In: Reviews by Nick "Alsop Live" Dinicola12 Feb 2011
In fact, Dead Space 2 has such a strong, terrifying opening that the rest of the game can’t help but fall short of expectations afterward. Because of its excellent pacing, the moments of action compliment the horror. There’s a constant rising and falling tension — stretches of exploration and ammo collection punctuated by small skirmishes that keep you paranoid, building up to a storm of violence. It builds you up only to break you down, over and over again.
Such is the formula of Dead Space, and this formula remains very much intact in this sequel. This time, however, the horror takes place on a space station called the Sprawl instead of a mining ship. Dead Space 2 makes excellent use of this new setting with apartment complexes, hospitals, schools, and more, and all of them look realistically practical, like a space station should, while remaining unique in style and feel. The Sprawl is a well-realized and disturbingly detailed world. With Unitology graffiti, blood splatters, bodies on beds, and crying babies behind locked doors, it always feels like you’re arriving just after something horrible has happened. You see evidence time again that nothing is sacred to the necromorphs, they’re indifferent to age, race, or gender. Whenever you meet one it’s kill or be killed.
And you’ll do lots of killing. Combat has received many little tweaks that make fights more interesting and varied. This time around your telekinesis ability plays a much larger role. It now recharges slowly over time, encouraging you to use it more often, and there’s always something around to throw. Some items are extremely effective; poles, broken pipes, even a janitor’s mop, anything with a long point is just as good as a gun. Better yet, rip the talons off dead necromorphs and use them against others, or cut the limb off a live one and shoot it back. This could easily have been a gimmicky addition to combat, but since the game rations your ammo in the beginning this becomes a necessary tactic that you’ll use throughout. Also, in some places you can shoot a window and suck everything out into space, including yourself if you’re not careful. Unfortunately this only happens a few times in the entire game, but when it does it’s thrilling.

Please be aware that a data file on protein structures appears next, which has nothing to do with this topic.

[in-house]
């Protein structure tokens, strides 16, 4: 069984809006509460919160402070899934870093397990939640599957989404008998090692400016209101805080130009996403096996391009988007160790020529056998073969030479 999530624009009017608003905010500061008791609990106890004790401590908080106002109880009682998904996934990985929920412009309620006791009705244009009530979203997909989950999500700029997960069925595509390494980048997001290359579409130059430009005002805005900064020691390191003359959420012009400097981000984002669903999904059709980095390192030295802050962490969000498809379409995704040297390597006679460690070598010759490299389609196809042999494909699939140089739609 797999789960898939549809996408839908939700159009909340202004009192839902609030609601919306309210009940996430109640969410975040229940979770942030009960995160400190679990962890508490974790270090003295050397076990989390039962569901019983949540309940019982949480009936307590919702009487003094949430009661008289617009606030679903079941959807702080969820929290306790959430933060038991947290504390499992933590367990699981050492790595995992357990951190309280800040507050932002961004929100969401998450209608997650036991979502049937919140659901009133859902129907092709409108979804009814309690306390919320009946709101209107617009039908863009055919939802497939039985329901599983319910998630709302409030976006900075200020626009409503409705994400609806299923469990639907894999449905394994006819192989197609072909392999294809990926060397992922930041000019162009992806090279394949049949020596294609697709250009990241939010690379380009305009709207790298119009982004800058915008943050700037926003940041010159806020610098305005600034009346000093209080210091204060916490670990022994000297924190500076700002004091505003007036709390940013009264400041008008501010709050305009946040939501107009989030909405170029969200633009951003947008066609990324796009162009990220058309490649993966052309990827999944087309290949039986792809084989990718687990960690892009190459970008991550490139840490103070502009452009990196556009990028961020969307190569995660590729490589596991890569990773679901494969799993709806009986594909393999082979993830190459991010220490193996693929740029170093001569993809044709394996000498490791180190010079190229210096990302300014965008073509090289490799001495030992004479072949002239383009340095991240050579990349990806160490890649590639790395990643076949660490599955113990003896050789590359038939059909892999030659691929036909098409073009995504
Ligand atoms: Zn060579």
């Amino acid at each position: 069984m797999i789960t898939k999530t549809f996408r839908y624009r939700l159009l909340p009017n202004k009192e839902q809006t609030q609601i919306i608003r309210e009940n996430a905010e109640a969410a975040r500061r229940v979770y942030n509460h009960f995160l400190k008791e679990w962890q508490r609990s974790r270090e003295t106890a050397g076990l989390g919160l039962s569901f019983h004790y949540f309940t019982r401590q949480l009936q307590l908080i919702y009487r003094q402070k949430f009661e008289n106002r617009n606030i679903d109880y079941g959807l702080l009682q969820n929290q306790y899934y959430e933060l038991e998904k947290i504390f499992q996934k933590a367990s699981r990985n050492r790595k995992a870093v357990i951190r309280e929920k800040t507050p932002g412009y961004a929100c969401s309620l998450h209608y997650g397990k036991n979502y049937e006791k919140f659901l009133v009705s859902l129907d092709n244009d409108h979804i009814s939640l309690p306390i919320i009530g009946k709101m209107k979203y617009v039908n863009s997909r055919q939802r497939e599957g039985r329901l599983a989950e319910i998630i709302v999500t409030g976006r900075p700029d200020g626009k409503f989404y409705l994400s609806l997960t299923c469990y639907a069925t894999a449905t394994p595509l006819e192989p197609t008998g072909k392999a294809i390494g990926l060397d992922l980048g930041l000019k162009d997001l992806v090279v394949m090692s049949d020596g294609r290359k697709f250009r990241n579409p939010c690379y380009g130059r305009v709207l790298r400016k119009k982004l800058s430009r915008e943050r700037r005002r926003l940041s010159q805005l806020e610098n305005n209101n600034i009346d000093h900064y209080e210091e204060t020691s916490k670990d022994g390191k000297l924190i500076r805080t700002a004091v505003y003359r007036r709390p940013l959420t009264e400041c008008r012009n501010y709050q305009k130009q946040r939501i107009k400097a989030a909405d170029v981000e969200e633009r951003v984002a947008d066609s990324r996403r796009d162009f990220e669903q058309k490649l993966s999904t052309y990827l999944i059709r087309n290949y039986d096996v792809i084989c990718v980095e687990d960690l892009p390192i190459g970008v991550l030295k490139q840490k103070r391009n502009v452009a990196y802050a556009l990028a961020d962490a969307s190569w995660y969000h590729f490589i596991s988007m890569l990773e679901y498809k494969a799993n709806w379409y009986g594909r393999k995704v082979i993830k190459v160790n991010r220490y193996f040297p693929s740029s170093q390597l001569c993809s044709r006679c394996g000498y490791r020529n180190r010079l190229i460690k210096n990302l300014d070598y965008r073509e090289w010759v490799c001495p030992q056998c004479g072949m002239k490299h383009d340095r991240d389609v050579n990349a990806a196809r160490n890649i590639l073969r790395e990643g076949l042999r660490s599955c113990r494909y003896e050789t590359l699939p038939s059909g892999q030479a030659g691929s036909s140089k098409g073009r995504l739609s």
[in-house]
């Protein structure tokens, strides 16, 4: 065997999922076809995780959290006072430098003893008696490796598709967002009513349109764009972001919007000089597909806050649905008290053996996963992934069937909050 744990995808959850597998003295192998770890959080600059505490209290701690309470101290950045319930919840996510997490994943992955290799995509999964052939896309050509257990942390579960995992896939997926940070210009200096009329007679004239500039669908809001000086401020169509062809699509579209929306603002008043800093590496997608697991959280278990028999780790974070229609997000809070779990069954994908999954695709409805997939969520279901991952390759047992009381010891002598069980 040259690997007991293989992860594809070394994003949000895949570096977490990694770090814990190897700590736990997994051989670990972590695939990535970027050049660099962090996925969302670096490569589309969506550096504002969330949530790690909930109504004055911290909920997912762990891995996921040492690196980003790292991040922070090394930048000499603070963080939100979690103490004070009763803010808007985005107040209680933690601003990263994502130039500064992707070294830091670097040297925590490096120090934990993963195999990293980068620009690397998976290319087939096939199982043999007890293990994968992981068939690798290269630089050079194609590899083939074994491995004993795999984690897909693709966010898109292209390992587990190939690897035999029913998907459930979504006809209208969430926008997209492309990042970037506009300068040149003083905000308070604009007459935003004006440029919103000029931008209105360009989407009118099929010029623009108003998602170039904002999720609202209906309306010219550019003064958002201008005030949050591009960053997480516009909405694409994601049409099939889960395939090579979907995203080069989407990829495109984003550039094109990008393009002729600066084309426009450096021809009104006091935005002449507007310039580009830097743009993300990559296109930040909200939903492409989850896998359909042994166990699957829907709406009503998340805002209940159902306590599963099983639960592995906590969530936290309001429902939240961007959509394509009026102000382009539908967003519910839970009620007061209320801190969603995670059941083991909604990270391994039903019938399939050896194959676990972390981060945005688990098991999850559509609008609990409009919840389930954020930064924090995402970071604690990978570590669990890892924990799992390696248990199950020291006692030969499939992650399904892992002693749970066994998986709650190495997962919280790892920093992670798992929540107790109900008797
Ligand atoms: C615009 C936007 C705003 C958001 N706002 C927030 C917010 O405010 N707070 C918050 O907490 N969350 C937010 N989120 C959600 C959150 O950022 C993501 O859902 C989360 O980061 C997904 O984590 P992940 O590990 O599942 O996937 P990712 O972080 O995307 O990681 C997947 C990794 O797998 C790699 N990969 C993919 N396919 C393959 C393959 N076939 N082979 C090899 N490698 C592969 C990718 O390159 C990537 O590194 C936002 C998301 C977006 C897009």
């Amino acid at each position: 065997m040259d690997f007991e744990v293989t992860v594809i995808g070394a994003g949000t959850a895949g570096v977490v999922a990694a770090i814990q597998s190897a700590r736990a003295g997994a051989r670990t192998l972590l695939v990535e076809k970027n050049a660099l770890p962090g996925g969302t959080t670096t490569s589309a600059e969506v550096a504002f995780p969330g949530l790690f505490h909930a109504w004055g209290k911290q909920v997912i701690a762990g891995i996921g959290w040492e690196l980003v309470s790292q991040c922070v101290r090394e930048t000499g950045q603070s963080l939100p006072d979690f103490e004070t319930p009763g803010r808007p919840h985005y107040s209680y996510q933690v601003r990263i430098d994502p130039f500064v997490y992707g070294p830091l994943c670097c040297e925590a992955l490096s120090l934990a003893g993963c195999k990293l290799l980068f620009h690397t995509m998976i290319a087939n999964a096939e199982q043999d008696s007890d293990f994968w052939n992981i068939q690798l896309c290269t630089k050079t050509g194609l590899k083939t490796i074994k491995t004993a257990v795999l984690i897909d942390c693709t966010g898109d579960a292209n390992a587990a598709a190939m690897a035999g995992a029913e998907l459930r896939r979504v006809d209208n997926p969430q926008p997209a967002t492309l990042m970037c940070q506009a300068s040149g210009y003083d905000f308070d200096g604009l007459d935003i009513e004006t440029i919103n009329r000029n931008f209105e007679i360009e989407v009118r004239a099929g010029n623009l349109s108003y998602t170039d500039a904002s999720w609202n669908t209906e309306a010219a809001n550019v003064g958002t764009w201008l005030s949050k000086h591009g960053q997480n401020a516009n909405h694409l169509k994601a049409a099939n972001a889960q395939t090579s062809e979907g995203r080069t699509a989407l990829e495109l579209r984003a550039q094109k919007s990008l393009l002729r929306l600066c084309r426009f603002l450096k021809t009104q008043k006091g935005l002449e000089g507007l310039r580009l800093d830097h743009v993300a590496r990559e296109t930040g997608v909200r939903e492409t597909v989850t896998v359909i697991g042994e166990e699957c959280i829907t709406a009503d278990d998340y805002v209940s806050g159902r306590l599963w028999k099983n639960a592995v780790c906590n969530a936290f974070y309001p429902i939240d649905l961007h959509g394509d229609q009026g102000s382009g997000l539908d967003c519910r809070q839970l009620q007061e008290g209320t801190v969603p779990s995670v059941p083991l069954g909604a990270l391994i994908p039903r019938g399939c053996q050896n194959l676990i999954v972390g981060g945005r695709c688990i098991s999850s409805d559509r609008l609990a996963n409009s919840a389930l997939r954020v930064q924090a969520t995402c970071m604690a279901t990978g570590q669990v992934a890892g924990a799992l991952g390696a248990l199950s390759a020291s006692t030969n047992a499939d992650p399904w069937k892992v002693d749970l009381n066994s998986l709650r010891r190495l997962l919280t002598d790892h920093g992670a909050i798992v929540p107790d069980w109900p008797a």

Isaac Clarke is a much more well-developed character this time. He now a voice and talks with the survivors he meets. The dialogue is well-written, and he comes across as a smart guy, asking the obvious questions you’d want him to ask. There’s no exposition or dumb tough-guy talk. Isaac is still very much an everyman caught up in a disaster; he hasn’t (yet) become an Ellen Ripley-like heroic figure, which means you’ll still fear for his life. It always seems plausible that he’ll be killed off.
Despite all these great new additions, Dead Space 2 is far from perfect. The first several chapters are a textbook example of excellent pacing, but things go downhill in the last four or five chapters. Around chapter 10 the game seems to be building to a climax that never happens. It just keeps going. This happens a couple more times before the real end, and the game feels artificially drawn out as a result.